Bad Breakup? Whatever You Do, Don’t Vent!

Posted: October 16, 2011 by jerkmag in CRISP -- health
Tags: , , , , , , , , ,

When you can’t forgive, forget; when you can’t forget, accept…

…But whatever you do, try not to vent.

When an ex-boyfriend broke up with me two years ago, the time I didn’t spend crying and listening to Adele, was spent recounting all of his repulsive and annoying tendencies to my friends.

When I wasn’t making fun of his terrible fashion sense or that unfortunate “surfing accident” scar (cough cough, it was really just a birthmark, cough cough), I was waging my own personal war against his new girlfriend. Venting about my failed relationship had become an addiction that I just couldn’t kick.

I thought that venting about my problems would make me feel better at the time, but looking back on it, my venting just brought about more bad feelings. According to a study at Kent University, those who vent about stressful events in their lives can actually do more harm to themselves than good in getting those feelings out.  “Venting is not an effective strategy for anyone trying to cope,” said Ohio State University professor Brad Bushman in an article by TODAY Health.

When someone vents about something, they’re just rehashing those bad feelings, ultimately keeping them in the forefront of their mind.  According to Bushman, venting only reinforces the aggressiveness that urges people to vent in the first place. According to TODAY’s article, the only way to truly cope with setbacks in life is to find the positive aspects in each situation, and approach those aspects with humor and acceptance. Basically, instead of cursing the day I met my ex and wishing that I could pull an “Eternal Sunshine of the Spotless Mind” to erase him completely, I should really be thanking him.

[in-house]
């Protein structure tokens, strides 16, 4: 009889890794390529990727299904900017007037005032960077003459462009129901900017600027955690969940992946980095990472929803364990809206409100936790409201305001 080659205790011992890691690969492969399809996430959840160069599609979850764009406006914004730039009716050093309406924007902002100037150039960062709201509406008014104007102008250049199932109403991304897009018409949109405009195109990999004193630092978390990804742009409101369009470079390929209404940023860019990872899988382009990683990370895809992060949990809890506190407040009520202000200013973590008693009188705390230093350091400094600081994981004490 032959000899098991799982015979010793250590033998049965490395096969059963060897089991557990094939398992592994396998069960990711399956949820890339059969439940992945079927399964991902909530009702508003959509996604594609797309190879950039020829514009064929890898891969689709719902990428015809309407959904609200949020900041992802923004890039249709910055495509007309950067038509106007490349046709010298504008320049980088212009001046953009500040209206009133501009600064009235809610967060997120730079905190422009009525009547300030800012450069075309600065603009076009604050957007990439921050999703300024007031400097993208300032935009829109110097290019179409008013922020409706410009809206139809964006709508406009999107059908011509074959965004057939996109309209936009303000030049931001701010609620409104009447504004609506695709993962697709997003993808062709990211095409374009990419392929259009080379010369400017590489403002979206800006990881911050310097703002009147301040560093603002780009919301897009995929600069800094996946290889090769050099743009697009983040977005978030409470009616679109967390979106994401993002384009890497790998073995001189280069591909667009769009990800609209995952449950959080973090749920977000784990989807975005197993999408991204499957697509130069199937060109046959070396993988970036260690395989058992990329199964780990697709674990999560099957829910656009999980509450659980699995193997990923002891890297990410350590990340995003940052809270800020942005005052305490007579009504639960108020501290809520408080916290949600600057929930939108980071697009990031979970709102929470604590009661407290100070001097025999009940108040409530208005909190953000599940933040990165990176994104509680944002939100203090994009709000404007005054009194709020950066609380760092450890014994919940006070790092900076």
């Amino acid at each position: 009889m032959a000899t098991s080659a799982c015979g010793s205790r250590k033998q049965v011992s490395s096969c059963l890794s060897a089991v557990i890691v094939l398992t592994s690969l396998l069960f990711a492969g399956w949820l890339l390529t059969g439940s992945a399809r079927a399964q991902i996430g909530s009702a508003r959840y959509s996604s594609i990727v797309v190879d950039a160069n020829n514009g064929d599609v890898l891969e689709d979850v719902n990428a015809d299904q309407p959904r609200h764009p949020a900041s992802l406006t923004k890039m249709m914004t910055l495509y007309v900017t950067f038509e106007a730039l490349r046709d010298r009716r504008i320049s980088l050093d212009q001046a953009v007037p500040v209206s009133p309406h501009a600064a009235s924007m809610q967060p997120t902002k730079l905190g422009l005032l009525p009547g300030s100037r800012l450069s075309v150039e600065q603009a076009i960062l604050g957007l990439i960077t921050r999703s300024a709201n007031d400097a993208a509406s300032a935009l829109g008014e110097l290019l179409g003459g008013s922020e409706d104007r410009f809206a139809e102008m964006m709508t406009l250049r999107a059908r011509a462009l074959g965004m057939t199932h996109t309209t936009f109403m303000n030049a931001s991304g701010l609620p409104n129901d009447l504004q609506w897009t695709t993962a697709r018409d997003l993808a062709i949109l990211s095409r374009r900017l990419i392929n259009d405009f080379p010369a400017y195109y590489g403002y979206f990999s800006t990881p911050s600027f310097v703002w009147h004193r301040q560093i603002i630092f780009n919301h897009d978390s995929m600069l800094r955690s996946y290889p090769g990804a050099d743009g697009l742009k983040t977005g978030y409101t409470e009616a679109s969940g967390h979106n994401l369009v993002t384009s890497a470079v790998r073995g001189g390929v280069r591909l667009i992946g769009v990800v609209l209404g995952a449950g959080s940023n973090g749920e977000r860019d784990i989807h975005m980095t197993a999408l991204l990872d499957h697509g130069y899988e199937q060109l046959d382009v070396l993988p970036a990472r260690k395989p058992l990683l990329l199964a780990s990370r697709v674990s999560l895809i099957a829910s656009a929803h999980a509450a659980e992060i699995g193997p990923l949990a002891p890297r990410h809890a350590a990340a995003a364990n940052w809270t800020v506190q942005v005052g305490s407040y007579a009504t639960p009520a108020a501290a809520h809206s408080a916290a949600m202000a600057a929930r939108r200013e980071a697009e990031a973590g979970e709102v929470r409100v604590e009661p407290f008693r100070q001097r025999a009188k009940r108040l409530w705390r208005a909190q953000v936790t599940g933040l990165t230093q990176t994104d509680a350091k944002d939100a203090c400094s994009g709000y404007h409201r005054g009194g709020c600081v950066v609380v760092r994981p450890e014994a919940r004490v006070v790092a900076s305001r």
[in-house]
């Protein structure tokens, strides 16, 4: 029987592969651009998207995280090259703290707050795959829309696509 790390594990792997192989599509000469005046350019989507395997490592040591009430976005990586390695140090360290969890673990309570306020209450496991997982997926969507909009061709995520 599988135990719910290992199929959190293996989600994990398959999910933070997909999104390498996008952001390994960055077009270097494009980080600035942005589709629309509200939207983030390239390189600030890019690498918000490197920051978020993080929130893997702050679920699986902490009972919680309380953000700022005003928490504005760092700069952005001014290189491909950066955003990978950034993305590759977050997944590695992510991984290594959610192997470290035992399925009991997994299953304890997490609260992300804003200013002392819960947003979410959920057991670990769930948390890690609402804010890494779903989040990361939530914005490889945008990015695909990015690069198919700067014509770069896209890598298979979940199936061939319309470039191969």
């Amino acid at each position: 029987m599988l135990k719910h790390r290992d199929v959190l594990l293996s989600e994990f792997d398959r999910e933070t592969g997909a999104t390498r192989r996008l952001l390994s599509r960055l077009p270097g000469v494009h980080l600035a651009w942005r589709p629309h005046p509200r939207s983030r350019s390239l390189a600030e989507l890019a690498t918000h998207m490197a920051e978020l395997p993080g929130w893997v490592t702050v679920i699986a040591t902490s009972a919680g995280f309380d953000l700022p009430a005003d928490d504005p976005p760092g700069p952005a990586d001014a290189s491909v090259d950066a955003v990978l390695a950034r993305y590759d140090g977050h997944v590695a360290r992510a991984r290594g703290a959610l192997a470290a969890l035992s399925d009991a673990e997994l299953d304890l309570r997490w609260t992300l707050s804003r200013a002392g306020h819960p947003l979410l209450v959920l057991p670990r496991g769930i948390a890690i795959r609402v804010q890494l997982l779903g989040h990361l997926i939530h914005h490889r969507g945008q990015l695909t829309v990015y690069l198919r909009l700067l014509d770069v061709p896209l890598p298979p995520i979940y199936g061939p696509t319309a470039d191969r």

So, thank you, jackass whose name shall not be revealed. Not only did your infidelity, toddler-like humor, and completely disgusting gastrointestinal problems help me to cope with our failed relationship, but it also taught me the exact qualities I don’t want in my future love interests.

-Amber Brenza

  1. dumbdumbdumb says:

    And yet you are still venting

  2. RuRu says:

    dumbdumbdumb- How do you figure? Merely describing with detailed adjectives and thanking said loser in the final conclusion is not venting but victory.

  3. dumbdumbdumb says:

    Victory? Little did I know that relationships were a war campaign with winners and losers. If you mean to say the fact that the author was ble to acknowledge that this “said loser” was not the one she wanted after two years of them no longer being together, then I am glad for her as well but describing all of his idiosyncrasies that she did not enjoy in detail is not victory it’s high school. She’s celebrating her realization, while damaging his reputation. If in order to make herself feel better, she must bring others down then I guess every single relationships she engages in will be a war campaign, and for that I am sorry.

  4. HealthyVenting? says:

    I love the statistics on venting and totally agree that they can just perpetuate bad feelings.

    Still, the comments that you make about your unnamed jackass ex-boyfriend seem to show that you aren’t actually over him. In fact, they seem like you’re still venting in an unhealthy way.

    Maybe the issue isn’t to forego venting, but rather to find a healthy mode of communication? Maybe there are other ways to vent? Like talking to friends about what you want and need in future boyfriends instead ripping apart a persons’ qualities that you suddenly hate because you’re heartbroken and feel the need to put others down.